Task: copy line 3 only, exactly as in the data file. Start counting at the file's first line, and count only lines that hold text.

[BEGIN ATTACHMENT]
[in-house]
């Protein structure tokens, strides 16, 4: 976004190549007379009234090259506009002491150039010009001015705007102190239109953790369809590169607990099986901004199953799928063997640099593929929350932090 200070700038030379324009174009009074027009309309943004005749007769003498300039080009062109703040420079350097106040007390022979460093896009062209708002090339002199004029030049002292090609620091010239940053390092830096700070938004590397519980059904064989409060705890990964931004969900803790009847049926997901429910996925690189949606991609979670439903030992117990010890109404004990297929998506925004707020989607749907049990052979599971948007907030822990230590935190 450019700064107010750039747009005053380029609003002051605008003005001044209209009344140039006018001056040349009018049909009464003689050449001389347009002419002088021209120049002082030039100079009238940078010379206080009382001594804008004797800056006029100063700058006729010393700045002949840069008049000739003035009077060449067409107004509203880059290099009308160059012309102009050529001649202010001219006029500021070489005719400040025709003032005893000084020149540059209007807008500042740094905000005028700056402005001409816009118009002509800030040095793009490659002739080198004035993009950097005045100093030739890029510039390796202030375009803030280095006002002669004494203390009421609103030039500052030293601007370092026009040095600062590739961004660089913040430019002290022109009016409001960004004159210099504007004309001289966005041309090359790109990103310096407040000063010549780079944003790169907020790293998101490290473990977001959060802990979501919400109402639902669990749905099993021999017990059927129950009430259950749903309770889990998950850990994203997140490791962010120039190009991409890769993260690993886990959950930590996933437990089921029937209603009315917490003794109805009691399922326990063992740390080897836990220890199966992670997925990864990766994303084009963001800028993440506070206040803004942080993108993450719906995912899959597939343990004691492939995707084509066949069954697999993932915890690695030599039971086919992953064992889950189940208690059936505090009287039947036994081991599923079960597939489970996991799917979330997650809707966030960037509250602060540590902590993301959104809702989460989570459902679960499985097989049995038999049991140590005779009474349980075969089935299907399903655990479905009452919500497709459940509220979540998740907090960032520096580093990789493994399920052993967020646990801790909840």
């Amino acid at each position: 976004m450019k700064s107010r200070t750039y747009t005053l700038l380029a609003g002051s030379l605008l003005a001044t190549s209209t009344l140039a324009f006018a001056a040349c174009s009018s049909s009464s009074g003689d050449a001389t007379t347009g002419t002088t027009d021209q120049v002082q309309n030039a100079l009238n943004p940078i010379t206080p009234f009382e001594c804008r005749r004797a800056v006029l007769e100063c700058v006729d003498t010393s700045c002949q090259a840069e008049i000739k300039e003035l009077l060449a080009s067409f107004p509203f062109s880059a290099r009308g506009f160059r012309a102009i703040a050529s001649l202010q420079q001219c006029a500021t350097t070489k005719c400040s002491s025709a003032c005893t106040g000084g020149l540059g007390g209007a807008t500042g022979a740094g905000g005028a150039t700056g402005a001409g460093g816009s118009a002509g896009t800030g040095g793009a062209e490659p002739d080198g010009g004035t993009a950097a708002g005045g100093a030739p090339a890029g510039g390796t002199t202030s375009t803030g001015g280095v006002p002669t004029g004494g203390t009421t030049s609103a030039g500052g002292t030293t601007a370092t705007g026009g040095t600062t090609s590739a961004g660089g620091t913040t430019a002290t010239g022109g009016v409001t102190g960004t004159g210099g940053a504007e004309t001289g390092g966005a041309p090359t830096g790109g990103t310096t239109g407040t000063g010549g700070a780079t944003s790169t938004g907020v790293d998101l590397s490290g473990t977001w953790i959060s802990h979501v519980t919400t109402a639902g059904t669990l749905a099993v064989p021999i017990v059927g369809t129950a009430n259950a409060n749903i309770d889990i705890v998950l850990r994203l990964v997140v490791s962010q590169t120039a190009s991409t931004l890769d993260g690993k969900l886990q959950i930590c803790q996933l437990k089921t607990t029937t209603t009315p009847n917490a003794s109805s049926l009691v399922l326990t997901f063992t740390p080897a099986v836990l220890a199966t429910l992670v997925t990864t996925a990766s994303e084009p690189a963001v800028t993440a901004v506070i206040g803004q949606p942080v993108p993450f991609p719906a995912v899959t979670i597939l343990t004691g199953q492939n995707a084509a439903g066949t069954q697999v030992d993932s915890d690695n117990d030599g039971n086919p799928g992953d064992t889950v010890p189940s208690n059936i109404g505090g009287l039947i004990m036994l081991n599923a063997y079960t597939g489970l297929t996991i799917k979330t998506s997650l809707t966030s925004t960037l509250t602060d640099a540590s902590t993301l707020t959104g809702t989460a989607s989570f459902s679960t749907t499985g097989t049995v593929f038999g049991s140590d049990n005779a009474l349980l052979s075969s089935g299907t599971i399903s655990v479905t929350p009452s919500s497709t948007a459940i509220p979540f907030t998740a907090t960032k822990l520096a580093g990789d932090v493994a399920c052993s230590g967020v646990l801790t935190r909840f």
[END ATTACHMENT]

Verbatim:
């Amino acid at each position: 976004m450019k700064s107010r200070t750039y747009t005053l700038l380029a609003g002051s030379l605008l003005a001044t190549s209209t009344l140039a324009f006018a001056a040349c174009s009018s049909s009464s009074g003689d050449a001389t007379t347009g002419t002088t027009d021209q120049v002082q309309n030039a100079l009238n943004p940078i010379t206080p009234f009382e001594c804008r005749r004797a800056v006029l007769e100063c700058v006729d003498t010393s700045c002949q090259a840069e008049i000739k300039e003035l009077l060449a080009s067409f107004p509203f062109s880059a290099r009308g506009f160059r012309a102009i703040a050529s001649l202010q420079q001219c006029a500021t350097t070489k005719c400040s002491s025709a003032c005893t106040g000084g020149l540059g007390g209007a807008t500042g022979a740094g905000g005028a150039t700056g402005a001409g460093g816009s118009a002509g896009t800030g040095g793009a062209e490659p002739d080198g010009g004035t993009a950097a708002g005045g100093a030739p090339a890029g510039g390796t002199t202030s375009t803030g001015g280095v006002p002669t004029g004494g203390t009421t030049s609103a030039g500052g002292t030293t601007a370092t705007g026009g040095t600062t090609s590739a961004g660089g620091t913040t430019a002290t010239g022109g009016v409001t102190g960004t004159g210099g940053a504007e004309t001289g390092g966005a041309p090359t830096g790109g990103t310096t239109g407040t000063g010549g700070a780079t944003s790169t938004g907020v790293d998101l590397s490290g473990t977001w953790i959060s802990h979501v519980t919400t109402a639902g059904t669990l749905a099993v064989p021999i017990v059927g369809t129950a009430n259950a409060n749903i309770d889990i705890v998950l850990r994203l990964v997140v490791s962010q590169t120039a190009s991409t931004l890769d993260g690993k969900l886990q959950i930590c803790q996933l437990k089921t607990t029937t209603t009315p009847n917490a003794s109805s049926l009691v399922l326990t997901f063992t740390p080897a099986v836990l220890a199966t429910l992670v997925t990864t996925a990766s994303e084009p690189a963001v800028t993440a901004v506070i206040g803004q949606p942080v993108p993450f991609p719906a995912v899959t979670i597939l343990t004691g199953q492939n995707a084509a439903g066949t069954q697999v030992d993932s915890d690695n117990d030599g039971n086919p799928g992953d064992t889950v010890p189940s208690n059936i109404g505090g009287l039947i004990m036994l081991n599923a063997y079960t597939g489970l297929t996991i799917k979330t998506s997650l809707t966030s925004t960037l509250t602060d640099a540590s902590t993301l707020t959104g809702t989460a989607s989570f459902s679960t749907t499985g097989t049995v593929f038999g049991s140590d049990n005779a009474l349980l052979s075969s089935g299907t599971i399903s655990v479905t929350p009452s919500s497709t948007a459940i509220p979540f907030t998740a907090t960032k822990l520096a580093g990789d932090v493994a399920c052993s230590g967020v646990l801790t935190r909840f």